Virginia Tech tragedy is latest excuse to attack popular culture
After any tragedy like the one last week at Virginia Tech, you can be sure two things will happen.
People who don't like guns in private hands will agitate for tougher gun-control laws. And people who think popular culture is a cesspool of decadence and violence will attempt an end run around the First Amendment.
I don't have much to add to the gun debate, but I have something to say about the idea that books, TV, movies and music breed mass murderers.
Within days of Cho Seung-Hui's April 16 rampage on the Virginia Tech campus, during which he killed 33 people including himself, reporters and armchair psychologists were searching for telltale clues in Cho's class schedule and written assignments, as well as in the rambling, videotaped manifesto he sent to NBC News.
Cho took pictures of himself posing threateningly with a hammer. News reports and Web sites like the Drudge Report quickly drew comparisons to the award-winning South Korean film "Oldboy," in which a man who has been held prisoner for 15 years seeks revenge on his tormentors. One of the film's best-known scenes features the hero wielding a hammer against an army of attackers.
Soon after, reports surfaced that Cho had taken a class called "Contemporary Horror." He presumably read Joyce Carol Oates' "The Female of the Species: Tales of Mystery and Suspense"; "Men, Women, and Chainsaws," a study of gender issues in horror films; and "The Best of H.P. Lovecraft: Bloodcurdling Tales of Horror and the Macabre." He then sold those and other books on an eBay-affiliated Web site.
Without a doubt, Cho was interested in horror and the macabre, otherwise he wouldn't have taken the class. But a lot of people are interested in dark fiction, and few of them ever kill anyone. Like Cho, I read "The Best of H.P. Lovecraft" for a college class, which also included a book by Stephen King. To the best of my knowledge, I've never killed anyone, and King's books have topped bestseller lists for decades without triggering an apocalypse.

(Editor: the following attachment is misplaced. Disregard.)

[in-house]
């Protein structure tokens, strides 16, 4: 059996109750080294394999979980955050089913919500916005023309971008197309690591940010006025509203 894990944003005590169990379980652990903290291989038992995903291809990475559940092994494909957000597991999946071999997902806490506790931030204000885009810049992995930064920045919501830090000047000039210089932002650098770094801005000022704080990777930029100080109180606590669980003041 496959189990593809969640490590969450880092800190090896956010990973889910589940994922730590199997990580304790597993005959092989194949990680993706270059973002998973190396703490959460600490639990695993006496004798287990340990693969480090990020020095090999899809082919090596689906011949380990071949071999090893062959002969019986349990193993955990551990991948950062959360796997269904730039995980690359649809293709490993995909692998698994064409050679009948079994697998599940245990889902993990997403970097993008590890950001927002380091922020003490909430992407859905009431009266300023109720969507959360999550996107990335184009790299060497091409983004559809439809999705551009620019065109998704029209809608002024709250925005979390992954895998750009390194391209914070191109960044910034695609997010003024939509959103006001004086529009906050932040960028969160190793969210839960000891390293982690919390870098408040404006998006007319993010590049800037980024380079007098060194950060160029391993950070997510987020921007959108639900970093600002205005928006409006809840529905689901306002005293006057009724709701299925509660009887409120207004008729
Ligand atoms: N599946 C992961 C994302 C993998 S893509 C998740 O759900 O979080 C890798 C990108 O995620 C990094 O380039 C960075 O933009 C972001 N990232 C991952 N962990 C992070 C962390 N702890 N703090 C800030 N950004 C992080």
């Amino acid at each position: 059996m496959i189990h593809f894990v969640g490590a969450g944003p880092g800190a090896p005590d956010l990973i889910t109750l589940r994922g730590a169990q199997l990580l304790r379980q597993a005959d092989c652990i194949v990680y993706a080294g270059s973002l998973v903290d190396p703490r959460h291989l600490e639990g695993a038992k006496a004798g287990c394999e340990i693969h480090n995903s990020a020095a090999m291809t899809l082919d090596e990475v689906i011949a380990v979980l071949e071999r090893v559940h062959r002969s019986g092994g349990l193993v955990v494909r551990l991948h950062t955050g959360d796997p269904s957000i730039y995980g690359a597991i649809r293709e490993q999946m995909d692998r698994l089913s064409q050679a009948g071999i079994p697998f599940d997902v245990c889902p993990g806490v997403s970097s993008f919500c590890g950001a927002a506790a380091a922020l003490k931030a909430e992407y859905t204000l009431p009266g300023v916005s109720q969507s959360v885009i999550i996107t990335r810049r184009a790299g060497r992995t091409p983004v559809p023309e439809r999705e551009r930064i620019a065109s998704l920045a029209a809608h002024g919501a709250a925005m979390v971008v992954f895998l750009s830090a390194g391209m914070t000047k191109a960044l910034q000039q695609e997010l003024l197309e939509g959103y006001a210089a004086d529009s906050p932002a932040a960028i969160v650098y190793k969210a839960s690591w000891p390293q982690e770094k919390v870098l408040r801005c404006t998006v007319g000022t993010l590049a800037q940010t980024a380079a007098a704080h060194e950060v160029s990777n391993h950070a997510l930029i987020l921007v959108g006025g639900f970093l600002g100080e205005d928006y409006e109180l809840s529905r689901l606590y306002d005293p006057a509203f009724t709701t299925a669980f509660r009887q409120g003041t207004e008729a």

Then there are Cho's own stories, which his professors describe as "disturbing." They may be, but based on what I've read of them online, the best words to describe them are juvenile and amateurish.
Cho was a failure before he became a killer, and that is a more likely explanation for his actions than his reading and viewing habits are. There are few things more dangerous than a person whose mental calculus tells him he has nothing to lose.
Popular culture took a similar beating after the 1999 massacre at Columbine High School in Colorado. Families of some of the victims sued several computer and video game companies, claiming that violent video games had led to Eric Harris and Dylan Klebold's rampage. That lawsuit, like many before it, was thrown out of court.
Some studies claim there is a link between media violence and real-world violence.
One such study by University of Michigan psychologist L. Rowell Huesmann claims there is a connection between violent acts and violent TV viewing. But even Huesmann cannot answer the obvious question: Does media violence cause real violence, or are naturally violent people drawn to violent media?
He simply asserts that his explanation is "more plausible."
But people aren't blank slates. They make decisions based on innate personality characteristics and a lifetime of experiences so varied that it is impossible to trace causal links.
Looking to the culture to explain random incidents of violence is good for only one thing — shifting blame away from where it belongs.
Franklin Harris, email@example.com, is assistant metro editor.